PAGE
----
When Willie Wood returned to his locker at En-Joie Golf Club in Endicott, N.Y., waiting for him were 190 text messages.
“They just kept coming,” said the winner of the Dick's Sporting Goods Open two weeks ago on the Champions Tour. “I was retrieving them and they kept coming.”
After catching a 5:40 a.m. flight to the tour's next stop, 40 more messages greeted Wood when he touched down in Seattle.
Many texts came from longtime friends. Other origins remain unknown because well-wishers forgot to identify themselves. Other congratulations came via email, which Wood tried to answer.
When you haven't won a tournament in 16 years, 29 days and 309 starts on the PGA, Web.com and Champions tours, you find out who your friends are.
Wood always knew where he stood, because these friends never disappeared.
“The response was overwhelming — literally, the true sense of overwhelming,” said the 51-year-old Wood, who resides at Oak Tree National. “When you're 50 years old, chances are you've gone through some bad times in your life. I'm not alone in having struggles, not only in golf but in my personal life, too. I have a lot of friends who have called, and I've called them. When things happen to friends, you call them. You try to help them, even if it's just listening to them. I've had a lot of nice, close friends do that for me.”
Wood endured a depressing run of circumstances that would have sent lesser men into a career change — the death of his first wife, Holly, to bone cancer in 1989; two divorces; shoulder surgery on a torn labrum the same year he became eligible for the 50-and-older senior circuit.
Through it all, a wunderkind named Willie West Wood managed just one PGA Tour title, capturing the 1996 Deposit Guaranty Golf Classic.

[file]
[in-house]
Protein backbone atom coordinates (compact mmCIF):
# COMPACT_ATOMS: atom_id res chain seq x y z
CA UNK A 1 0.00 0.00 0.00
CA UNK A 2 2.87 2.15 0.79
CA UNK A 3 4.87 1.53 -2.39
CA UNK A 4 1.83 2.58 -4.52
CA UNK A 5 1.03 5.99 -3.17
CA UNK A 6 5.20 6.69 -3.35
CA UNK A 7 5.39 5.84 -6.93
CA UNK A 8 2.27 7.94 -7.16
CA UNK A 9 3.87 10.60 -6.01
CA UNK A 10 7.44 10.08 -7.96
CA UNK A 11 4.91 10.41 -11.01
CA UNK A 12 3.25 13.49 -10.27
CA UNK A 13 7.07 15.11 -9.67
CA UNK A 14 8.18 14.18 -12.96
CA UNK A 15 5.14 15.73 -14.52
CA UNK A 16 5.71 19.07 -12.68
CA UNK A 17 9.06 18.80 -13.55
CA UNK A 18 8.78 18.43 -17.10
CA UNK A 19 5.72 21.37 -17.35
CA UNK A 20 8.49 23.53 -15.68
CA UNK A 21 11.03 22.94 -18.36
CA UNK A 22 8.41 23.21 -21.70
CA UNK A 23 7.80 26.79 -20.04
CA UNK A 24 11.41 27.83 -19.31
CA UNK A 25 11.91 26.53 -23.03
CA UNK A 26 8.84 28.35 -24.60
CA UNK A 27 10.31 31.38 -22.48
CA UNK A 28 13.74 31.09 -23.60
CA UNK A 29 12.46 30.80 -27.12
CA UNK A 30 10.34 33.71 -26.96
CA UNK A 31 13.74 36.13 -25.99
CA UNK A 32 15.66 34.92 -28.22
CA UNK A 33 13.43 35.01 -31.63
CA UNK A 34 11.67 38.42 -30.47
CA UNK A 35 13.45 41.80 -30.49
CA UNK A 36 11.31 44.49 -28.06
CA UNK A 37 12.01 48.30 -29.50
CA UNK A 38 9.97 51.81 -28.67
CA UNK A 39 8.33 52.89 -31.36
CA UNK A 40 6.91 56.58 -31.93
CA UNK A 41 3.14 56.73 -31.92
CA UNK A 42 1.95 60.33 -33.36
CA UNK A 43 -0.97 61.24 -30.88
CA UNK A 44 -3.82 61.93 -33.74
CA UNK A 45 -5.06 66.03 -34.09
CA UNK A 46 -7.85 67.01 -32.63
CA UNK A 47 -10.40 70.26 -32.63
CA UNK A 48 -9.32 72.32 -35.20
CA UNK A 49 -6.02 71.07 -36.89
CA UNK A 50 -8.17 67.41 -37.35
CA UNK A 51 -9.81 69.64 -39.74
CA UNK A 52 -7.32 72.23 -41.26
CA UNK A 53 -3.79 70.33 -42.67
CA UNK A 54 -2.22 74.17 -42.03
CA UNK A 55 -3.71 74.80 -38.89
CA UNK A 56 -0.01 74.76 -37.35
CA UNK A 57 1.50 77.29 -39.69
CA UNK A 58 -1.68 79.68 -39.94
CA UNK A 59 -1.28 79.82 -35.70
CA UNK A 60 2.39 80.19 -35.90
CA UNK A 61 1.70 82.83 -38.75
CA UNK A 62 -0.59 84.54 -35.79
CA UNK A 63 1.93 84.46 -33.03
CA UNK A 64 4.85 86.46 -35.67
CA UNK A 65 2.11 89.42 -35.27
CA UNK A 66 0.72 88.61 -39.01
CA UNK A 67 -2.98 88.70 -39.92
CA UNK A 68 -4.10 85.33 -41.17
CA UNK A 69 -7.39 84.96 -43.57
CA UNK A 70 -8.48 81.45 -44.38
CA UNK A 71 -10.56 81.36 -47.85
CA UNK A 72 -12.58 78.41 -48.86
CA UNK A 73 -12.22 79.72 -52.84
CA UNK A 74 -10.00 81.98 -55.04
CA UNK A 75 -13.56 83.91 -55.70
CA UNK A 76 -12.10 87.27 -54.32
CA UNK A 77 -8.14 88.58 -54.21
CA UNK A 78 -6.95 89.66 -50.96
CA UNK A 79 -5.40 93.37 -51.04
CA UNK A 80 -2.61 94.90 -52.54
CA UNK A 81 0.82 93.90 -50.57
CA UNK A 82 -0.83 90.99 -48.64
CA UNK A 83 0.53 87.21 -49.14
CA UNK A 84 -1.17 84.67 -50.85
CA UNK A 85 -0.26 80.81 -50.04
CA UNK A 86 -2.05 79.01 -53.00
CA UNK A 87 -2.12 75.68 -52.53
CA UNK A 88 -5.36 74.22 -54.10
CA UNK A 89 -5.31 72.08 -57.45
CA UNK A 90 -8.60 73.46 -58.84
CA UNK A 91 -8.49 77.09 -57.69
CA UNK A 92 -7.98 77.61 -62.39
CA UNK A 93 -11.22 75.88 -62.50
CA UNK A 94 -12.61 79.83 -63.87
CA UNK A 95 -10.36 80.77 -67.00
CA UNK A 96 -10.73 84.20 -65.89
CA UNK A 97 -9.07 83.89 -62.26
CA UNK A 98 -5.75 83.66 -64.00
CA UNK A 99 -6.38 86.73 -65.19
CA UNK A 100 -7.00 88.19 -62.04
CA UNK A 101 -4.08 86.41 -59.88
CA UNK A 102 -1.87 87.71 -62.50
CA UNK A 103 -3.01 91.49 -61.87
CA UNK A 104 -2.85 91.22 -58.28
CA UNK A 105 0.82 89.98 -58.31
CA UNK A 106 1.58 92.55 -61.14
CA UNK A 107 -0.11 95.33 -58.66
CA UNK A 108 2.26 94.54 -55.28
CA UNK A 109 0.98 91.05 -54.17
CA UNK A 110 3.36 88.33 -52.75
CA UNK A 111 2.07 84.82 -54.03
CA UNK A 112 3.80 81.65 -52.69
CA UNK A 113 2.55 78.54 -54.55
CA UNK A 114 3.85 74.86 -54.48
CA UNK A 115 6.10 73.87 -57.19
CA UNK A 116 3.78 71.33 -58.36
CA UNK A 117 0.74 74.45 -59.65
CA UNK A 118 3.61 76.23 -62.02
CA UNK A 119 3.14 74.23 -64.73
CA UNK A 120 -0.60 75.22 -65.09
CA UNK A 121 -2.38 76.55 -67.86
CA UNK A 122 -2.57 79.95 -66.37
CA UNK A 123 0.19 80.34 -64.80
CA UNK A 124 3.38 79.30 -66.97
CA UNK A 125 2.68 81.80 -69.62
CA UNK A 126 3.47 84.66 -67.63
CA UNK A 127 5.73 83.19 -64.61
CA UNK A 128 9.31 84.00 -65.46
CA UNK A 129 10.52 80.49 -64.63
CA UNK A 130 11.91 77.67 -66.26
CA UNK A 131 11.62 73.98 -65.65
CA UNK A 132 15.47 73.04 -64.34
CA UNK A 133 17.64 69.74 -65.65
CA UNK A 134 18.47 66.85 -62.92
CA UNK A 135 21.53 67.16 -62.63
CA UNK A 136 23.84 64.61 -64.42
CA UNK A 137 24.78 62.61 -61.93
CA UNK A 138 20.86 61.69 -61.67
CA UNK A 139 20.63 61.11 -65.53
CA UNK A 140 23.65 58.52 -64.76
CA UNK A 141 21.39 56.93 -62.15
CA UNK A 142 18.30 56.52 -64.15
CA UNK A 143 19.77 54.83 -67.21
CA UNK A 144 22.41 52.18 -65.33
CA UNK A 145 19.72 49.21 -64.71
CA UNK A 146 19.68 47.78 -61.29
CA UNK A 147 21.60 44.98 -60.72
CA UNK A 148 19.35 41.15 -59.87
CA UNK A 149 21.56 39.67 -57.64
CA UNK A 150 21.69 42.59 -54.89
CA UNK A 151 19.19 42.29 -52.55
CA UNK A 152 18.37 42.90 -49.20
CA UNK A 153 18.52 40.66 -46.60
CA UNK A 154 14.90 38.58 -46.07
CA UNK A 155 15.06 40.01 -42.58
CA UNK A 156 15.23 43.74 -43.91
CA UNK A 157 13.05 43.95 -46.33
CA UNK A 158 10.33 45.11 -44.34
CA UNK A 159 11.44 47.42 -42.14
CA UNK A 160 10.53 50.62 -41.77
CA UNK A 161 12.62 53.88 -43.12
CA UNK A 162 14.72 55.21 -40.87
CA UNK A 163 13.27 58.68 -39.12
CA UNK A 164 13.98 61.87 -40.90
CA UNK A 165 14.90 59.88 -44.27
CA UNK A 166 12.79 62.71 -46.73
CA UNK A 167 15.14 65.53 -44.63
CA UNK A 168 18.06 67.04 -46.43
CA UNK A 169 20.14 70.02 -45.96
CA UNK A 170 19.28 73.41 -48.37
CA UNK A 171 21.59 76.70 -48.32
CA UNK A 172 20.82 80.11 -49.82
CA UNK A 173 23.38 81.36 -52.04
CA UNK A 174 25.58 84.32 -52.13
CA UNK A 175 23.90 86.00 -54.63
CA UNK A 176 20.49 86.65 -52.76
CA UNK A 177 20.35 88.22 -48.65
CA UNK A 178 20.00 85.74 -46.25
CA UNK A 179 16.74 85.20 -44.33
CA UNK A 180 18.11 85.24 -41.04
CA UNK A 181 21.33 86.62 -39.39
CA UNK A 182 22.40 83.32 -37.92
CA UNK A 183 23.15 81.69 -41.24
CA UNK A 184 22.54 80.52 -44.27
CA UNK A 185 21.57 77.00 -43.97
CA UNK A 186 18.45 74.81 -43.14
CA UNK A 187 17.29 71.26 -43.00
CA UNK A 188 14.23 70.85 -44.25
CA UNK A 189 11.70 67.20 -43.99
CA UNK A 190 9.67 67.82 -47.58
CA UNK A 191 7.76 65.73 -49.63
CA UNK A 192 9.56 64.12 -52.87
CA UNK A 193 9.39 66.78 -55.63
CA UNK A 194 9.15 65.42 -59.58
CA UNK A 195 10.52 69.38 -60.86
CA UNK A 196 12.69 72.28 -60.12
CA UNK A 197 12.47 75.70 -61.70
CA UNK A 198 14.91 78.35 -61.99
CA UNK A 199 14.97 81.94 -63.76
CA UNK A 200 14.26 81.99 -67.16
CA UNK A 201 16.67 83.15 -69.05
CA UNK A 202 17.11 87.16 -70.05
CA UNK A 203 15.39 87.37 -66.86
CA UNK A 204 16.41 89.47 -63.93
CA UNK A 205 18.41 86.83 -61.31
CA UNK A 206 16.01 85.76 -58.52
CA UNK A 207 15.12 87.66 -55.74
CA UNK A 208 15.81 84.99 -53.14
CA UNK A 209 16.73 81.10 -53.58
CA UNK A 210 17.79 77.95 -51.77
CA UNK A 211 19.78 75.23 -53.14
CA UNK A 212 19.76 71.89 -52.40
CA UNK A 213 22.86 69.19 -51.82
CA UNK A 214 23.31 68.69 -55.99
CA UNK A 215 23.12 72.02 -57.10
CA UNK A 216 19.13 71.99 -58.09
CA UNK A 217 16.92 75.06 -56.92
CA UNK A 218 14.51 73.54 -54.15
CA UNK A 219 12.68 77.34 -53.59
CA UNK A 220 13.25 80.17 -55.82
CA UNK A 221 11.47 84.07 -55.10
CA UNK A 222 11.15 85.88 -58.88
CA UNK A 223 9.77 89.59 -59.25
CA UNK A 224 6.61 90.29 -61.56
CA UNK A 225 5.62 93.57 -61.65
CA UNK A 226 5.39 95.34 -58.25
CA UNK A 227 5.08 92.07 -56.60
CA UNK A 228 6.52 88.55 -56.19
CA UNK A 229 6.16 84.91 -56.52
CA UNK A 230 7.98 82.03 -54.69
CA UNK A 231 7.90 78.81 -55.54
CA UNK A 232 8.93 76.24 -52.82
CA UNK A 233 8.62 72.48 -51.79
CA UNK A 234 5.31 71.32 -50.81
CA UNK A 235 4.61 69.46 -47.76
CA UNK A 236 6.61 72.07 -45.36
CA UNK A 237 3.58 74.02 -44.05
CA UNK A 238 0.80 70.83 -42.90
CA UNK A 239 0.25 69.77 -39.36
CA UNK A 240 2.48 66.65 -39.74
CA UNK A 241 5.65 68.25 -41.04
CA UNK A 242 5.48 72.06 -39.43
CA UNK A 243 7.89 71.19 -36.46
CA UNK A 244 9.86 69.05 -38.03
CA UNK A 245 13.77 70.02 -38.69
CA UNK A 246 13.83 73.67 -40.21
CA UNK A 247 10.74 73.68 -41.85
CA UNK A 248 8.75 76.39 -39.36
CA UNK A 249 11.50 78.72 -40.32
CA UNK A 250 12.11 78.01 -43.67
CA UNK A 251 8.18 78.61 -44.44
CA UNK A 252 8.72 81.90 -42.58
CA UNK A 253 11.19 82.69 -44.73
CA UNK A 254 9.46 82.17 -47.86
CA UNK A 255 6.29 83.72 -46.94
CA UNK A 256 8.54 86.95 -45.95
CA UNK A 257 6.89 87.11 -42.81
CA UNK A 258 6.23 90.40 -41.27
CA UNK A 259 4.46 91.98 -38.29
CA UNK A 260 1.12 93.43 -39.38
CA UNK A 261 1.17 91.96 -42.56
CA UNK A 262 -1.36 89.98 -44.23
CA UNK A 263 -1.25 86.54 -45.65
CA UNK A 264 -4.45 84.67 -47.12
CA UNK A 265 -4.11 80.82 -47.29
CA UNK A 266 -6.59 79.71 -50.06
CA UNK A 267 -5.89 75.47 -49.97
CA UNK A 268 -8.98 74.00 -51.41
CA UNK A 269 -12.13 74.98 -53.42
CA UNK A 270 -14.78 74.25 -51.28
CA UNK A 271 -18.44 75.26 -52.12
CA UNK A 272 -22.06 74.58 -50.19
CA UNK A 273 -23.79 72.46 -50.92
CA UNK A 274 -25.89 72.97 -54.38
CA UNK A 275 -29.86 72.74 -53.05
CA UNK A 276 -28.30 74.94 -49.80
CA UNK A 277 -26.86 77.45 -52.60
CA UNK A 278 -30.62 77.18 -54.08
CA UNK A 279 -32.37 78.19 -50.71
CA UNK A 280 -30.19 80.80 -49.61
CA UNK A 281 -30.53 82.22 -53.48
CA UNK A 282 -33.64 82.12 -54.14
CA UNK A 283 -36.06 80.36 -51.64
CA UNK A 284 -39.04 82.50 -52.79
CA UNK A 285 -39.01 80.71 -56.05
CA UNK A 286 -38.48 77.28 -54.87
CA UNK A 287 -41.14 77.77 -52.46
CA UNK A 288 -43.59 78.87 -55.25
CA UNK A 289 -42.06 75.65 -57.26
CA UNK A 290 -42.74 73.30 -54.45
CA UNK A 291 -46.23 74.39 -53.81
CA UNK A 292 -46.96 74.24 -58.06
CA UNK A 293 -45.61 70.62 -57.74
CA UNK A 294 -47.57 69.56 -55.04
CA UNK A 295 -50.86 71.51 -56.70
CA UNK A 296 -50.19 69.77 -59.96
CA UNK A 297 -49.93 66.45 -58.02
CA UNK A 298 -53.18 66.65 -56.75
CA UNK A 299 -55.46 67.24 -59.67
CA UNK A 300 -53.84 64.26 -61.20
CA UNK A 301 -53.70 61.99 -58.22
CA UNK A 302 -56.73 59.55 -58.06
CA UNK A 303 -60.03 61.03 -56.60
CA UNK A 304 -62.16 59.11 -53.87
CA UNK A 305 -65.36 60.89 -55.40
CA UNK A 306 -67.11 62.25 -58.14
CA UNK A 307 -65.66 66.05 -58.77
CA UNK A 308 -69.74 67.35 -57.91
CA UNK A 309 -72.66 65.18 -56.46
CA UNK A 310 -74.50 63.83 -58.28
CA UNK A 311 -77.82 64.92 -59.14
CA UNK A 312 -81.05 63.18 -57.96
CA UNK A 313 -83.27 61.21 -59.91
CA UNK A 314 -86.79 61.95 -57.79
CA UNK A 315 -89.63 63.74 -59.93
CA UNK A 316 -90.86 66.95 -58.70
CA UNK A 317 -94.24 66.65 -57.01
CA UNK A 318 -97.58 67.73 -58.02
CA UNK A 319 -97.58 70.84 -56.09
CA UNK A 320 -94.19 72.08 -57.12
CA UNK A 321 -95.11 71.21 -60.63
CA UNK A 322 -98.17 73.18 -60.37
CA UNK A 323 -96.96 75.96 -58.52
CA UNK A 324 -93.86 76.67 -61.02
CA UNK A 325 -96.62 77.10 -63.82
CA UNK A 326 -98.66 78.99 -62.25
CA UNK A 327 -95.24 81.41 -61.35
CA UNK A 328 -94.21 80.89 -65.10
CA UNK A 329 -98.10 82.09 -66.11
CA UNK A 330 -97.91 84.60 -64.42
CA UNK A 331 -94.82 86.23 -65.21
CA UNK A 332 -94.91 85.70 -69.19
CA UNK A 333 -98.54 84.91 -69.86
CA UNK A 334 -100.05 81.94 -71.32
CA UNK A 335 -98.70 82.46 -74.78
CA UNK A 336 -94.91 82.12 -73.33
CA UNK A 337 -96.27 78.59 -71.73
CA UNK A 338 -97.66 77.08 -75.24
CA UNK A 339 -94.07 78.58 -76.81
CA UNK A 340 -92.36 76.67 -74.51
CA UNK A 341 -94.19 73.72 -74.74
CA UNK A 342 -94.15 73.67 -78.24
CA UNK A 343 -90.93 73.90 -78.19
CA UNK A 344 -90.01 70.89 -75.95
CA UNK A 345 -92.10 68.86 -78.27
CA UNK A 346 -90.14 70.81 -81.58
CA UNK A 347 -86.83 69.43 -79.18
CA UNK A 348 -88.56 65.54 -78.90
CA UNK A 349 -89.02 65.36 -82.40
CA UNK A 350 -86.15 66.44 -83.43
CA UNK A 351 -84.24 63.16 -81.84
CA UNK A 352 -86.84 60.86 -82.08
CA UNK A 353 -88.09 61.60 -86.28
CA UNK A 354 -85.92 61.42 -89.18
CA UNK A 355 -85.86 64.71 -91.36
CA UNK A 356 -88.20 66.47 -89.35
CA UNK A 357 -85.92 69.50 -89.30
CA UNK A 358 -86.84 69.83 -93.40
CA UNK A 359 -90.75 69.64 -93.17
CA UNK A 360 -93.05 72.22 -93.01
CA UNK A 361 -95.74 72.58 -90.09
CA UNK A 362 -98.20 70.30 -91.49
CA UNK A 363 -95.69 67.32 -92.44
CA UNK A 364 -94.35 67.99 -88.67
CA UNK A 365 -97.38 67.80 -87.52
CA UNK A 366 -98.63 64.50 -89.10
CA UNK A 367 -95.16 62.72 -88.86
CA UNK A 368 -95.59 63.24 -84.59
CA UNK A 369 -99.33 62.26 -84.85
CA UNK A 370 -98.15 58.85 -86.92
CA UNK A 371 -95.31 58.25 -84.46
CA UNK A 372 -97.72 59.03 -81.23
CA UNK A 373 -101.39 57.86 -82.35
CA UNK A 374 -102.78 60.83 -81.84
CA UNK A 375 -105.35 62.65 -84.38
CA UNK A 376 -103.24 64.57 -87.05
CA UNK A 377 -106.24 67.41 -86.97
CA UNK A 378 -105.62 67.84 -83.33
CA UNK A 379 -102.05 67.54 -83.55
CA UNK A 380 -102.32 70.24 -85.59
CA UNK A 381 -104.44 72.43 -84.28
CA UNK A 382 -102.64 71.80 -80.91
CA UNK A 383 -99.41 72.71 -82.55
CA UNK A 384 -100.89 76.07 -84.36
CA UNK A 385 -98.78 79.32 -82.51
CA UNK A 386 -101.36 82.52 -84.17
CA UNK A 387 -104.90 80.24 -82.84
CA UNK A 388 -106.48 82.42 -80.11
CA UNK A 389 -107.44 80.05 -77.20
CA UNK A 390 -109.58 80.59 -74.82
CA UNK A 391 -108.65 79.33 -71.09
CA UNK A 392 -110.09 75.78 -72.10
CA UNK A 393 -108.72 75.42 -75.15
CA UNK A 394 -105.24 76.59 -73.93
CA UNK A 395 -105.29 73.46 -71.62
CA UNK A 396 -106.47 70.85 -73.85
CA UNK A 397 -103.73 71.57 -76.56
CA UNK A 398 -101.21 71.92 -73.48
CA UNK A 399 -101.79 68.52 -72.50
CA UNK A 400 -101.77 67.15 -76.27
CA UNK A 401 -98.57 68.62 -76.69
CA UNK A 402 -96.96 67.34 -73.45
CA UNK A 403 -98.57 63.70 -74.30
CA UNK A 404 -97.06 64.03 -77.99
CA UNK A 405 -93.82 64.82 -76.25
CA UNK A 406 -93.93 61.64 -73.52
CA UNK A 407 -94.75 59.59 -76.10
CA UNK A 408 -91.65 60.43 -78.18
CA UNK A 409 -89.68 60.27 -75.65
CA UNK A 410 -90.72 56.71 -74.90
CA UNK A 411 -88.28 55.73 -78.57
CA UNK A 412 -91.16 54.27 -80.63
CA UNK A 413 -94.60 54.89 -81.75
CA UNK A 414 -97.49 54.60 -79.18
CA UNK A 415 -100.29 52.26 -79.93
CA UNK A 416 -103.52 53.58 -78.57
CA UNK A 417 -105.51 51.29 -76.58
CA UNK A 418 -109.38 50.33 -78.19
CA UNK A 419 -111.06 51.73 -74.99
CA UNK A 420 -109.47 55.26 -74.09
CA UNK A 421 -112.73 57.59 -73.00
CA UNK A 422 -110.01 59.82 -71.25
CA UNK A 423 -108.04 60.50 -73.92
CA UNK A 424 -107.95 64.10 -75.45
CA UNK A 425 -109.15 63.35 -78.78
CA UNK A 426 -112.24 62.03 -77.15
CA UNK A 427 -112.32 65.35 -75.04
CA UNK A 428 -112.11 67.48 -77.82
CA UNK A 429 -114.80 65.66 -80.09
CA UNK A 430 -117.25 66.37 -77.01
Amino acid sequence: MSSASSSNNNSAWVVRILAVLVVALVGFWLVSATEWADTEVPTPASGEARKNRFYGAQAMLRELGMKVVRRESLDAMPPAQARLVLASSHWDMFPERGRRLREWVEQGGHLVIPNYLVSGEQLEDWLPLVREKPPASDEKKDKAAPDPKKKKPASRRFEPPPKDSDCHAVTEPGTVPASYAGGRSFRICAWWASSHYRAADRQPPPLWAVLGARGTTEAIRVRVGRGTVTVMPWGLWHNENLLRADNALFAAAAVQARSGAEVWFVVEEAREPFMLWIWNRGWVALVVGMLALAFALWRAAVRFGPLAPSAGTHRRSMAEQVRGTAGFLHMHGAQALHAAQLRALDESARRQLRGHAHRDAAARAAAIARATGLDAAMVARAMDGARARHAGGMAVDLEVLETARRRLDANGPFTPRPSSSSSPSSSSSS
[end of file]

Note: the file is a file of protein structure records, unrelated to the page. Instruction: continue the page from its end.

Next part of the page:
“I had a really good junior career, a really good college career,” Wood said. “I've had a really mediocre, at best, professional career and it would be really nice to have a fantastic Champions career, to have nice bookends there. There's nothing I can do about my PGA career now. It's over.”
This wasn't how golf was supposed to go for Wood, who assembled one of the most successful junior golf careers ever, which included winning the 1977 U.S. Junior Amateur and being named 1978 AJGA Player of the Year.
“He was Tiger Woods before Tiger Woods,” said Oklahoma State athletic director Mike Holder, who lured Wood to Stillwater while leading the Cowboys to eight NCAA titles as men's golf coach (1973-2005). “He won just about every junior tournament you could win. There wasn't any bigger name in junior golf. Until Tiger Woods came along, there probably wasn't anyone who approached what Willie had done as a junior player.”
Wood's prominence continued at OSU, where he won the 1982 Fred Haskins Award as national player of the year during his junior season, was Big Eight medalist and won a school-record four events. Wood was a two-time, first-team All-American and a member of the 1983 Walker Cup team.
Shortly after college, Wood and former OSU teammate Bob Tway shared the same backyard as neighbors at Oak Tree Country Club.
Although Tway tied for 54th and finished 15 strokes back two weeks ago in New York, he was among the many who reveled in Wood's triumph.
“It's one of the most popular victories I can ever recall in my years on tour,” Tway said.
At the next stop after Wood's victory, Tway crossed paths with Michael Allen, the man Wood beat on the first playoff hole to claim the title.
“I looked at him (Allen) and he smiled and said, ‘It's OK. I'm happy for him, too,' ” Tway said with a chuckle.